CLEVELAND — Josh Hader wasn’t first.
Andrew Miller was the first elite relief arm deployed in multi-inning, non-save, high-leverage situations — at least in the current version of the game. Chris Devenski has carved out a similar role in Houston, too.
But Hader is a trailblazing figure in his own right.
What’s a little different about Hader is that, unlike so many elite relievers, he is not a failed major-league starter. Unlike Miller, for example, he assumed a relief role immediately upon reaching the majors. And unlike, say, a David Price or Chris Sale — that is, other powerful left-handed starting prospects who debuted as relievers — Hader isn’t merely biding his time until a spot opens in the rotation. Hader does not just fill a need in the Brewers’ bullpen. Instead, the club feels he has real value there. And rather than fight against the role or eye a return to starting, Hader has embraced his work.
In the process, the left-hander has quickly become one of the most dynamic and valuable arms in the game, the game’s best reliever to date. He’s a significant reason why the Brewers are in first place in the NL Central.
He ranks 14th in baseball in pitching WAR (1.9) despite having thrown at least 30 fewer innings than anyone above him on the list.
He ranks second in baseball in WPA (3.14), trailing only Justin Verlander, which speaks to the value Hader adds by pitching in higher-leverage situations. The Brewers are 20-0 in games in which he’s pitched.
It takes a lot of strikeouts to grab our collective attention in this high-strikeout environment, but Hader has our attention. So far this season, he is striking out two batters per inning (18.06), or 56.1% of batters faced. The MLB record for strikeouts per nine innings was set by Aroldis Chapman in 2014 (17.67). Only two pitchers have recorded a strikeout rate of 50% or better while also reaching the 50-inning threshold (Chapman in 2014 and Craig Kimbrel in 2012). Hader’s current mark would be the best by that measure, as well.
Not only has Hader’s performance been an outlier, but so has the manner in which he’s been used. He has appeared as early as the fourth inning this season, most often entering in the seventh or eighth inning. He has never entered a game in the ninth inning, however, and 16 of his 20 appearances have been longer than an inning.
Pitching roles are becoming increasingly irrelevant as we have seen in recent postseasons. This season, both the Tampa Bay Rays and Los Angeles Dodgers have begun starting baseball games with traditional relief pitchers like Sergio Romo or Scott Alexander forcing us to add a new label to the baseball lexicon: the “opener.” And just as we saw Romo embrace the “opener” role, perhaps Hader’s willingness to change is more evidence of pitchers becoming less concerned with labels.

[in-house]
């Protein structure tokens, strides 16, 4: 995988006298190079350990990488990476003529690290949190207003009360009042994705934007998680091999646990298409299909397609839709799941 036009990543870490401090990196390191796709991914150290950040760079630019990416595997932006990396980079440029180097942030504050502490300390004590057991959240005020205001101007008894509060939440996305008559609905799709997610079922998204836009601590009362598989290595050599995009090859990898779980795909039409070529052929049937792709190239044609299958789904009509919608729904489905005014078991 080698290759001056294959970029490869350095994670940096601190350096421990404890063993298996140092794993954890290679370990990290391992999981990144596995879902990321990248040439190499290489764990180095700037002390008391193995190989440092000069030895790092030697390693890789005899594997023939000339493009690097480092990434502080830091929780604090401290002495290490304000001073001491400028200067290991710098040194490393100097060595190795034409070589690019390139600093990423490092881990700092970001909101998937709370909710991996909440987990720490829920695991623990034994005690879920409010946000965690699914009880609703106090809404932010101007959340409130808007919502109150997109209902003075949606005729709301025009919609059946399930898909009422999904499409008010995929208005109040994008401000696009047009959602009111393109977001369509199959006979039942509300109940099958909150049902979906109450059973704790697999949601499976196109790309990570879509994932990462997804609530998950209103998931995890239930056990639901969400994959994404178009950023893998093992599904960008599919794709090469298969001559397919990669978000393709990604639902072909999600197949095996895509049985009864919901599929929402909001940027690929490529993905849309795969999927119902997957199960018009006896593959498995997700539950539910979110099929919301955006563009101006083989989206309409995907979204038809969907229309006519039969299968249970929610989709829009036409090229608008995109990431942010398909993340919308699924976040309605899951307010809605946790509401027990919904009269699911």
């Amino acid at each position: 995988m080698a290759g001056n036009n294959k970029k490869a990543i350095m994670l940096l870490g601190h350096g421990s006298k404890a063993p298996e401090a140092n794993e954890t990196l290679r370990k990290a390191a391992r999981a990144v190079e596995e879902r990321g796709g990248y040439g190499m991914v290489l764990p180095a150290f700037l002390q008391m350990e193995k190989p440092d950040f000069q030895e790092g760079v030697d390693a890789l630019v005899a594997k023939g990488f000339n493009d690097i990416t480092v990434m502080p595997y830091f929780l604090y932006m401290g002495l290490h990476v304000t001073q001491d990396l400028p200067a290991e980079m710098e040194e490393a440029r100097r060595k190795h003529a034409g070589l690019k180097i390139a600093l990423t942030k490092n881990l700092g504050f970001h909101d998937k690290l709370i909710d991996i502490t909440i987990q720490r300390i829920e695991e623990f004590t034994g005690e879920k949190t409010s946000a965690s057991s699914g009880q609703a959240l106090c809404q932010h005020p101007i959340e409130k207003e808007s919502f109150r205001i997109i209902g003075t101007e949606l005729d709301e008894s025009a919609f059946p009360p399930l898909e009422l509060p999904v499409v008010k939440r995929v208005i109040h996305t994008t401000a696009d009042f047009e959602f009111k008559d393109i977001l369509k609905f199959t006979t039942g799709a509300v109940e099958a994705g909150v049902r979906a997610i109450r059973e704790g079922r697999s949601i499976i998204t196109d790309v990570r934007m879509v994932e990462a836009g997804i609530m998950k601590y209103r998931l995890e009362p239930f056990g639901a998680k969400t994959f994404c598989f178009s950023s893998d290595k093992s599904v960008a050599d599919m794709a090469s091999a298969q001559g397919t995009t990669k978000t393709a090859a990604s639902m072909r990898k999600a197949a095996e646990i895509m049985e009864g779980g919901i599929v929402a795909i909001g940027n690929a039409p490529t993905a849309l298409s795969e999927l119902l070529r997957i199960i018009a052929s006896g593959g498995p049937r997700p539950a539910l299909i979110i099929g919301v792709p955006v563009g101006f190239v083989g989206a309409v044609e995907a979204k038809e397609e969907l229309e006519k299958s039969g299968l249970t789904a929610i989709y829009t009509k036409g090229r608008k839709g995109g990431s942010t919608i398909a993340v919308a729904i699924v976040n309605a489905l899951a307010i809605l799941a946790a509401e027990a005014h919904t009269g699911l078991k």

What’s a little different about Hader is that he seems not to care about what label he wears. Pitchers can often become attached to their roles — and for good reason: arbitration earnings are tied in part to saves and wins and innings. There is financial incentive to care about labels. On the other hand, though, clubs are valuing bullpen innings more than ever. We saw this in the free market over the last two offseasons, when relievers took home $777 million combined, the most among all positions in 2017-18. Teams are valuing high-leverage innings, not just saves.
When you hear players — particularly young players — dismiss concerns about their precise roles, it often seems if they are speaking from team-issued, cliche-riddled talking points. But when Hader says it, it seems earnest. The 24-year-old seems to have progressed beyond labels.
“My job is to pitch and get guys out rather than starting or reliever,” Hader told FanGraphs this week. “I think whichever way they thought I could be used best, I would be up for.
“I think it’s just really being ready around the fourth inning… whenever that phone rings, it’s about being ready. Just expecting the unexpected. Pitching is the same thing no matter what inning it is; you still have to go in and get outs. It’s just, keep it simple. The way this game is played, you have innings and you have outs.
Brewers manager Craig Counsell believes many traditional labels are losing meaning.
“Players still want to know what is expected of them… Knowing what is expected is important for preparation [and] mental preparation,” Counsell said. “The label is just a label… ‘Label’ is not always the greatest term, is what we are finding. I think we are finding some of these labels used to mean one thing and now they mean something else… We are always going to try to come up with a name for everything everyone does because it’s fun to do. It’s not going to stop. But I think some of the definitions of those traditional terms are changing.”